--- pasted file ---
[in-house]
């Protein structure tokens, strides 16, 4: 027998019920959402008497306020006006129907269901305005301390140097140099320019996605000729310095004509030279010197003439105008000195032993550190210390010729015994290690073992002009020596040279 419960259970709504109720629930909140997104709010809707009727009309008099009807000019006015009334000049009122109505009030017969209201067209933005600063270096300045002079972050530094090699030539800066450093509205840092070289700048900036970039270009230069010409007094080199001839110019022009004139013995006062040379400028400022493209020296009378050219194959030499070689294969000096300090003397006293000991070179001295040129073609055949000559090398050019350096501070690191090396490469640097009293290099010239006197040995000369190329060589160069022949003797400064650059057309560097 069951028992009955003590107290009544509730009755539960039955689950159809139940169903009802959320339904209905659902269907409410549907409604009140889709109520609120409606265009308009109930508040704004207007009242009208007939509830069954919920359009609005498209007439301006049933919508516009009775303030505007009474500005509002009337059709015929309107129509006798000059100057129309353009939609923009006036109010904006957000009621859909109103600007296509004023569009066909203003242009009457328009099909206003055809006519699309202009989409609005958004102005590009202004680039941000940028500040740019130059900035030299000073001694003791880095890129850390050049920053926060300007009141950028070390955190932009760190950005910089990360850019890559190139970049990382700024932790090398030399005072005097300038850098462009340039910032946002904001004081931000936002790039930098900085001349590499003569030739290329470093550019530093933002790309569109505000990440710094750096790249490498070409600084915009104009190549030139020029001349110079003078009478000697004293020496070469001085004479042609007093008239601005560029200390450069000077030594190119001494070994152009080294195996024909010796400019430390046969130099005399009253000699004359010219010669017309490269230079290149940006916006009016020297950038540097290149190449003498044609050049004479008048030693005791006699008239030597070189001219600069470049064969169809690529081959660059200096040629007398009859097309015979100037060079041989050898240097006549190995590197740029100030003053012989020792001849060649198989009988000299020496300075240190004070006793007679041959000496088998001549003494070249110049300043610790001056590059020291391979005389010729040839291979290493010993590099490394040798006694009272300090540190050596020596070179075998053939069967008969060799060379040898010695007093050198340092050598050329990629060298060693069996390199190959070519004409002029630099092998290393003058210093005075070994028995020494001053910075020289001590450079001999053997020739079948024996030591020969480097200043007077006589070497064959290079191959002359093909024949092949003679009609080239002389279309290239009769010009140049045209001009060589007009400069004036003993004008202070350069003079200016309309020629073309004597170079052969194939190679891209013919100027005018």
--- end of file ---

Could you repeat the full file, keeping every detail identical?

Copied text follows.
[in-house]
């Protein structure tokens, strides 16, 4: 027998019920959402008497306020006006129907269901305005301390140097140099320019996605000729310095004509030279010197003439105008000195032993550190210390010729015994290690073992002009020596040279 419960259970709504109720629930909140997104709010809707009727009309008099009807000019006015009334000049009122109505009030017969209201067209933005600063270096300045002079972050530094090699030539800066450093509205840092070289700048900036970039270009230069010409007094080199001839110019022009004139013995006062040379400028400022493209020296009378050219194959030499070689294969000096300090003397006293000991070179001295040129073609055949000559090398050019350096501070690191090396490469640097009293290099010239006197040995000369190329060589160069022949003797400064650059057309560097 069951028992009955003590107290009544509730009755539960039955689950159809139940169903009802959320339904209905659902269907409410549907409604009140889709109520609120409606265009308009109930508040704004207007009242009208007939509830069954919920359009609005498209007439301006049933919508516009009775303030505007009474500005509002009337059709015929309107129509006798000059100057129309353009939609923009006036109010904006957000009621859909109103600007296509004023569009066909203003242009009457328009099909206003055809006519699309202009989409609005958004102005590009202004680039941000940028500040740019130059900035030299000073001694003791880095890129850390050049920053926060300007009141950028070390955190932009760190950005910089990360850019890559190139970049990382700024932790090398030399005072005097300038850098462009340039910032946002904001004081931000936002790039930098900085001349590499003569030739290329470093550019530093933002790309569109505000990440710094750096790249490498070409600084915009104009190549030139020029001349110079003078009478000697004293020496070469001085004479042609007093008239601005560029200390450069000077030594190119001494070994152009080294195996024909010796400019430390046969130099005399009253000699004359010219010669017309490269230079290149940006916006009016020297950038540097290149190449003498044609050049004479008048030693005791006699008239030597070189001219600069470049064969169809690529081959660059200096040629007398009859097309015979100037060079041989050898240097006549190995590197740029100030003053012989020792001849060649198989009988000299020496300075240190004070006793007679041959000496088998001549003494070249110049300043610790001056590059020291391979005389010729040839291979290493010993590099490394040798006694009272300090540190050596020596070179075998053939069967008969060799060379040898010695007093050198340092050598050329990629060298060693069996390199190959070519004409002029630099092998290393003058210093005075070994028995020494001053910075020289001590450079001999053997020739079948024996030591020969480097200043007077006589070497064959290079191959002359093909024949092949003679009609080239002389279309290239009769010009140049045209001009060589007009400069004036003993004008202070350069003079200016309309020629073309004597170079052969194939190679891209013919100027005018």